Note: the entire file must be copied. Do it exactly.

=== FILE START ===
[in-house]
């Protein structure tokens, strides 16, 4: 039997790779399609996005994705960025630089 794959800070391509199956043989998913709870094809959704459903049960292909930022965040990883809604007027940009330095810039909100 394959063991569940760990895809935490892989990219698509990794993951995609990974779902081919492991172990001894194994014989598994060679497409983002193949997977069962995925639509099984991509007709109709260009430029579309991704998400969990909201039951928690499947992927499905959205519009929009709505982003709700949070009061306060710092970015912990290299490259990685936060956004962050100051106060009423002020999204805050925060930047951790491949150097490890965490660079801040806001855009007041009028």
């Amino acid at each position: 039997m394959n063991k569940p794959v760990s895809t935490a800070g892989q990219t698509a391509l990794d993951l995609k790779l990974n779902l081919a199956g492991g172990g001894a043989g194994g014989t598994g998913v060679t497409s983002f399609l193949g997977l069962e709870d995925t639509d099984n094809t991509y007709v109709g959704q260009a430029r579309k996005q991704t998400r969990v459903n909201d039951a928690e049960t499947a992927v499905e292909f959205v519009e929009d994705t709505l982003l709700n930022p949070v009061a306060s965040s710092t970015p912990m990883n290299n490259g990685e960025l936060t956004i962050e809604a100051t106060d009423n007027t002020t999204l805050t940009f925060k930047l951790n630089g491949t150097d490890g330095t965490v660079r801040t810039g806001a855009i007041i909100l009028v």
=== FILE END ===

[in-house]
């Protein structure tokens, strides 16, 4: 039997790779399609996005994705960025630089 794959800070391509199956043989998913709870094809959704459903049960292909930022965040990883809604007027940009330095810039909100 394959063991569940760990895809935490892989990219698509990794993951995609990974779902081919492991172990001894194994014989598994060679497409983002193949997977069962995925639509099984991509007709109709260009430029579309991704998400969990909201039951928690499947992927499905959205519009929009709505982003709700949070009061306060710092970015912990290299490259990685936060956004962050100051106060009423002020999204805050925060930047951790491949150097490890965490660079801040806001855009007041009028």
């Amino acid at each position: 039997m394959n063991k569940p794959v760990s895809t935490a800070g892989q990219t698509a391509l990794d993951l995609k790779l990974n779902l081919a199956g492991g172990g001894a043989g194994g014989t598994g998913v060679t497409s983002f399609l193949g997977l069962e709870d995925t639509d099984n094809t991509y007709v109709g959704q260009a430029r579309k996005q991704t998400r969990v459903n909201d039951a928690e049960t499947a992927v499905e292909f959205v519009e929009d994705t709505l982003l709700n930022p949070v009061a306060s965040s710092t970015p912990m990883n290299n490259g990685e960025l936060t956004i962050e809604a100051t106060d009423n007027t002020t999204l805050t940009f925060k930047l951790n630089g491949t150097d490890g330095t965490v660079r801040t810039g806001a855009i007041i909100l009028v």